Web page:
“The general government deficit increased by 0.5 pp. in 2012, reaching 3.3 per cent of GDP… The approved 2013 budget appears to be expansionary. As a consequence, the deficit in 2013 is expected to widen to 3.7 per cent of GDP. The debt-to-GDP ratio is projected to continue increasing over the forecast horizon, as the primary deficit is expected to continue expanding. The main downside risk to this debt outlook is related to the financial situation of Enemalta, which could entail additional subsidies.”

Once again, it is as if you are reading a report of another country. Compare this with the Spring 2017 Economic Forecast section on public finances, which is titled ‘Government balance turned positive in 2016… and is expected to remain positive over the forecast horizon’.

Here in Malta the Opposition ‘economic experts’ tell us that the surplus was due to the slashing of capital spending. The commission experts, on the other hand, state clearly “this better-than-expected outcome is explained by the high growth rate of current revenue”. They mention the substantial growth in income tax revenue, while they note the importance of the IIP – a programme that the Opposition has opposed and tried to undermine.

While the Opposition harps about falling capital spending, the commission experts disagree completely so much so that they underline that “net capital expenditure increased by 0.3 pps of GDP”.

In their forecasts based on a “no policy changes” assumption, the commission experts forecast that in 2017 and 2018 our economy will grow by 4.6 and 4.4 per cent, respectively. If one looks at the first table of the Spring 2017 Economic Forecast, one realises that these forecasts mean that this year and the next, Malta will have the highest economic growth among all EU countries. In fact, our growth is set to be nearly three times that in the rest of the euro area. It will be more than double the average growth observed under the previous administration.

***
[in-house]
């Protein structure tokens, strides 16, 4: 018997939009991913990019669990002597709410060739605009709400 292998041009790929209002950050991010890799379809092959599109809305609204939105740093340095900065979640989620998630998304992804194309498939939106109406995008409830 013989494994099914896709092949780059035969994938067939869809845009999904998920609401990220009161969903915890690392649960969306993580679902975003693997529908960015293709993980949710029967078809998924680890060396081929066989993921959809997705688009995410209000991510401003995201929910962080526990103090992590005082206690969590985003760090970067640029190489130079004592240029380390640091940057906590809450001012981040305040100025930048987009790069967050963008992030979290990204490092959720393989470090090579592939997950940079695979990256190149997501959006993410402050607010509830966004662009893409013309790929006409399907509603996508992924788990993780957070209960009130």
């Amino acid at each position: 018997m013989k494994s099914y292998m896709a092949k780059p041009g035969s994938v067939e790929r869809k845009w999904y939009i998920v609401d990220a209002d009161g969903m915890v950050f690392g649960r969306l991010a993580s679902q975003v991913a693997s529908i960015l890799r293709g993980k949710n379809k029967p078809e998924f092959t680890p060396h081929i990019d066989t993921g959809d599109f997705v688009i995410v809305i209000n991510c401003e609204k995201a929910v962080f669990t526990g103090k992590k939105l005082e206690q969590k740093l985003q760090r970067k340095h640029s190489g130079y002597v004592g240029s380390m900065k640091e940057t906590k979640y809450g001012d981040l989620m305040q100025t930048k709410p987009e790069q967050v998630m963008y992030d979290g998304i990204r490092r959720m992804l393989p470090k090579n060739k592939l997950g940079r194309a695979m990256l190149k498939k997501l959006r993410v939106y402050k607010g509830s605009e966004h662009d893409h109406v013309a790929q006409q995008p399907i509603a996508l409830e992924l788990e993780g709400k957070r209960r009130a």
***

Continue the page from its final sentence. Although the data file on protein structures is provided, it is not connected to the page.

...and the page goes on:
When one compares the Spring 2017 Economic Forecast with the preceding Winter 2017 Economic Forecast, one finds that the economic growth for Malta was nearly revised upwards by one per cent. The forecast for the rest of the EU was left broadly unchanged. It is clear that we are running on a completely different path to the rest.

As for public finances, the commission forecasts that we will have a surplus of 0.5 per cent of GDP this year, followed by 0.8 per cent next year. Once again this means that we will have the highest surplus among all EU countries. All this in a context of “no policy changes”. The burden of our national debt will fall to 52 per cent of GDP, the lowest on record since 1998. In just four years, this administration has undone the increase in the debt burden the previous administrations hobbled our country with.

The European Commission’s Spring 2017 Economic Forecast sends us a clear signal. If we stay on course over the next years, we will have the strongest economic growth in Europe and the best public finances. The Spring 2013 Economic Forecast reminds us what the previous direction led us to. Falling consumption and investment, growing deficits and debt burdens.

I am confident that on June 3 voters will choose to make our country the best in the EU.

Chris Cardona is Minister for the Economy, Investment and Small Business.